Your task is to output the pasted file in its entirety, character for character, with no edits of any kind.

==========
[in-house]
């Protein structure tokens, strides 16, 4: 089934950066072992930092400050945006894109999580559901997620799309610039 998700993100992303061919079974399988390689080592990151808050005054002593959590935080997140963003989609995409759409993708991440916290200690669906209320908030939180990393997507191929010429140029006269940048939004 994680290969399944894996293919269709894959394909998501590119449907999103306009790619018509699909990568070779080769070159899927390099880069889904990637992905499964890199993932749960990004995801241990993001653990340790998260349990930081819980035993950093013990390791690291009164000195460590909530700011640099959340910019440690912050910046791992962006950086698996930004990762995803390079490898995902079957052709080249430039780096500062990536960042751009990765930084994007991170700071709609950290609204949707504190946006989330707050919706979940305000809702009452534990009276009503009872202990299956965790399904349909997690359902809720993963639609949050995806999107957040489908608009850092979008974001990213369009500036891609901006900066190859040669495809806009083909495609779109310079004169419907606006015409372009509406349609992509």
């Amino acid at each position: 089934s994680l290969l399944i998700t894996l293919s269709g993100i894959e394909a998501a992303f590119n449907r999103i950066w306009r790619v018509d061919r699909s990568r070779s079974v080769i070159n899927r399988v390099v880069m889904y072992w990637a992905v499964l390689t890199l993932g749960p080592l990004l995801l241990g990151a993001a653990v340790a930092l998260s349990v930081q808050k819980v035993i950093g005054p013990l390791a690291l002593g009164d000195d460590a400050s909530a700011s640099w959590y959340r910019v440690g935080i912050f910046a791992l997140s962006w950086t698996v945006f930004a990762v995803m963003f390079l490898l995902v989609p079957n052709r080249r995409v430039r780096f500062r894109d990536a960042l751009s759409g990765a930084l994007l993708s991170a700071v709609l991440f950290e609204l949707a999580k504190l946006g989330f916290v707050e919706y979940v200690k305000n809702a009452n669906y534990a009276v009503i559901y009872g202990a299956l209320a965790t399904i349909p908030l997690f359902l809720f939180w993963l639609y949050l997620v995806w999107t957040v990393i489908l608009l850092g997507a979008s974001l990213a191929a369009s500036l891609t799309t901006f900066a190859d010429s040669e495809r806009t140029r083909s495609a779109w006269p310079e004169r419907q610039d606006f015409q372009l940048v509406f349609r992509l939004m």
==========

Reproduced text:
[in-house]
């Protein structure tokens, strides 16, 4: 089934950066072992930092400050945006894109999580559901997620799309610039 998700993100992303061919079974399988390689080592990151808050005054002593959590935080997140963003989609995409759409993708991440916290200690669906209320908030939180990393997507191929010429140029006269940048939004 994680290969399944894996293919269709894959394909998501590119449907999103306009790619018509699909990568070779080769070159899927390099880069889904990637992905499964890199993932749960990004995801241990993001653990340790998260349990930081819980035993950093013990390791690291009164000195460590909530700011640099959340910019440690912050910046791992962006950086698996930004990762995803390079490898995902079957052709080249430039780096500062990536960042751009990765930084994007991170700071709609950290609204949707504190946006989330707050919706979940305000809702009452534990009276009503009872202990299956965790399904349909997690359902809720993963639609949050995806999107957040489908608009850092979008974001990213369009500036891609901006900066190859040669495809806009083909495609779109310079004169419907606006015409372009509406349609992509």
């Amino acid at each position: 089934s994680l290969l399944i998700t894996l293919s269709g993100i894959e394909a998501a992303f590119n449907r999103i950066w306009r790619v018509d061919r699909s990568r070779s079974v080769i070159n899927r399988v390099v880069m889904y072992w990637a992905v499964l390689t890199l993932g749960p080592l990004l995801l241990g990151a993001a653990v340790a930092l998260s349990v930081q808050k819980v035993i950093g005054p013990l390791a690291l002593g009164d000195d460590a400050s909530a700011s640099w959590y959340r910019v440690g935080i912050f910046a791992l997140s962006w950086t698996v945006f930004a990762v995803m963003f390079l490898l995902v989609p079957n052709r080249r995409v430039r780096f500062r894109d990536a960042l751009s759409g990765a930084l994007l993708s991170a700071v709609l991440f950290e609204l949707a999580k504190l946006g989330f916290v707050e919706y979940v200690k305000n809702a009452n669906y534990a009276v009503i559901y009872g202990a299956l209320a965790t399904i349909p908030l997690f359902l809720f939180w993963l639609y949050l997620v995806w999107t957040v990393i489908l608009l850092g997507a979008s974001l990213a191929a369009s500036l891609t799309t901006f900066a190859d010429s040669e495809r806009t140029r083909s495609a779109w006269p310079e004169r419907q610039d606006f015409q372009l940048v509406f349609r992509l939004m």